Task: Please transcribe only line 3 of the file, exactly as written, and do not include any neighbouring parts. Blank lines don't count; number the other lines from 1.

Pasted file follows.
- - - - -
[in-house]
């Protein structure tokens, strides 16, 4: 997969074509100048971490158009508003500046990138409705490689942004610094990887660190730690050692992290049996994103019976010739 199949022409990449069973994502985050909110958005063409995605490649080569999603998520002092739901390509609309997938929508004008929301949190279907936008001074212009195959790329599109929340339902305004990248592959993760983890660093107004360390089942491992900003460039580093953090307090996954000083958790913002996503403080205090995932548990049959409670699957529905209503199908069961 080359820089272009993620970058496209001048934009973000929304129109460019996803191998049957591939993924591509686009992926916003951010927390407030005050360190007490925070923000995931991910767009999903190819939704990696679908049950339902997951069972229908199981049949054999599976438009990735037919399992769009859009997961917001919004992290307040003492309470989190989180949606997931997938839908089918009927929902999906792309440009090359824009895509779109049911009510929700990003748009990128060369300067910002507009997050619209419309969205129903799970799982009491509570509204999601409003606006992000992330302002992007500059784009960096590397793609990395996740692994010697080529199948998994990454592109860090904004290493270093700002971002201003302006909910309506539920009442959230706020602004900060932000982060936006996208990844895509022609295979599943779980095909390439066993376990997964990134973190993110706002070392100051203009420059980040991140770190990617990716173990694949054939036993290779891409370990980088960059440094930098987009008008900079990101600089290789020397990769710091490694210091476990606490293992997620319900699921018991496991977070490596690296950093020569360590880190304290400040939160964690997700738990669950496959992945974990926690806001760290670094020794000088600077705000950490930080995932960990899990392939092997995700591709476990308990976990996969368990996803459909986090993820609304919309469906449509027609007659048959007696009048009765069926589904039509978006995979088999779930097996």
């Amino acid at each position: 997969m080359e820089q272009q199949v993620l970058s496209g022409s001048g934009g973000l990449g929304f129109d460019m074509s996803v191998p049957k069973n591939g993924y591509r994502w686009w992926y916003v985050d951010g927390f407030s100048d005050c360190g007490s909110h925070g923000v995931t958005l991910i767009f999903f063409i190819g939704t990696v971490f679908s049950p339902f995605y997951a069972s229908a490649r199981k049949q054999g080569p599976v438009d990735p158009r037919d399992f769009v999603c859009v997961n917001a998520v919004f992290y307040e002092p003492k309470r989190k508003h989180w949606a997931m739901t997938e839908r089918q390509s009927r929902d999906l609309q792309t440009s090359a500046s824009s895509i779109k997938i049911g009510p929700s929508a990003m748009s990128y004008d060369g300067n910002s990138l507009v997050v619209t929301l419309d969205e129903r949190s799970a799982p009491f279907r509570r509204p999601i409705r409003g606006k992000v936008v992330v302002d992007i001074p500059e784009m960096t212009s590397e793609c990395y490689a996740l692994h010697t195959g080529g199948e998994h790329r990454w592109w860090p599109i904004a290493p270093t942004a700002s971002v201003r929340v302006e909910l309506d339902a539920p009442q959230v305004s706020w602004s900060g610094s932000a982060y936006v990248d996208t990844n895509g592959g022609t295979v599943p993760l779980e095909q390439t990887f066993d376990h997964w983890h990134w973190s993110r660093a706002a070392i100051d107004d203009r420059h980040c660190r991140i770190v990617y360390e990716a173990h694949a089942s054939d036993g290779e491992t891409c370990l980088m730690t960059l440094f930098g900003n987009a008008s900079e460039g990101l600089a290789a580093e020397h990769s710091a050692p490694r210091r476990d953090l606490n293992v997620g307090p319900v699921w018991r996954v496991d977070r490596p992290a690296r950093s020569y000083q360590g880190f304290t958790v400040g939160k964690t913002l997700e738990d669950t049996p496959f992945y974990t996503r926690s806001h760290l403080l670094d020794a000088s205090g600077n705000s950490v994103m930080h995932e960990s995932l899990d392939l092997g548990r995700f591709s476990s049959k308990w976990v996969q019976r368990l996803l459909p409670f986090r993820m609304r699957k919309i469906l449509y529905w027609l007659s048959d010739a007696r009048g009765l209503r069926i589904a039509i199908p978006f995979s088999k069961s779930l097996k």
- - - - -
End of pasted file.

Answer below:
């Amino acid at each position: 997969m080359e820089q272009q199949v993620l970058s496209g022409s001048g934009g973000l990449g929304f129109d460019m074509s996803v191998p049957k069973n591939g993924y591509r994502w686009w992926y916003v985050d951010g927390f407030s100048d005050c360190g007490s909110h925070g923000v995931t958005l991910i767009f999903f063409i190819g939704t990696v971490f679908s049950p339902f995605y997951a069972s229908a490649r199981k049949q054999g080569p599976v438009d990735p158009r037919d399992f769009v999603c859009v997961n917001a998520v919004f992290y307040e002092p003492k309470r989190k508003h989180w949606a997931m739901t997938e839908r089918q390509s009927r929902d999906l609309q792309t440009s090359a500046s824009s895509i779109k997938i049911g009510p929700s929508a990003m748009s990128y004008d060369g300067n910002s990138l507009v997050v619209t929301l419309d969205e129903r949190s799970a799982p009491f279907r509570r509204p999601i409705r409003g606006k992000v936008v992330v302002d992007i001074p500059e784009m960096t212009s590397e793609c990395y490689a996740l692994h010697t195959g080529g199948e998994h790329r990454w592109w860090p599109i904004a290493p270093t942004a700002s971002v201003r929340v302006e909910l309506d339902a539920p009442q959230v305004s706020w602004s900060g610094s932000a982060y936006v990248d996208t990844n895509g592959g022609t295979v599943p993760l779980e095909q390439t990887f066993d376990h997964w983890h990134w973190s993110r660093a706002a070392i100051d107004d203009r420059h980040c660190r991140i770190v990617y360390e990716a173990h694949a089942s054939d036993g290779e491992t891409c370990l980088m730690t960059l440094f930098g900003n987009a008008s900079e460039g990101l600089a290789a580093e020397h990769s710091a050692p490694r210091r476990d953090l606490n293992v997620g307090p319900v699921w018991r996954v496991d977070r490596p992290a690296r950093s020569y000083q360590g880190f304290t958790v400040g939160k964690t913002l997700e738990d669950t049996p496959f992945y974990t996503r926690s806001h760290l403080l670094d020794a000088s205090g600077n705000s950490v994103m930080h995932e960990s995932l899990d392939l092997g548990r995700f591709s476990s049959k308990w976990v996969q019976r368990l996803l459909p409670f986090r993820m609304r699957k919309i469906l449509y529905w027609l007659s048959d010739a007696r009048g009765l209503r069926i589904a039509i199908p978006f995979s088999k069961s779930l097996k």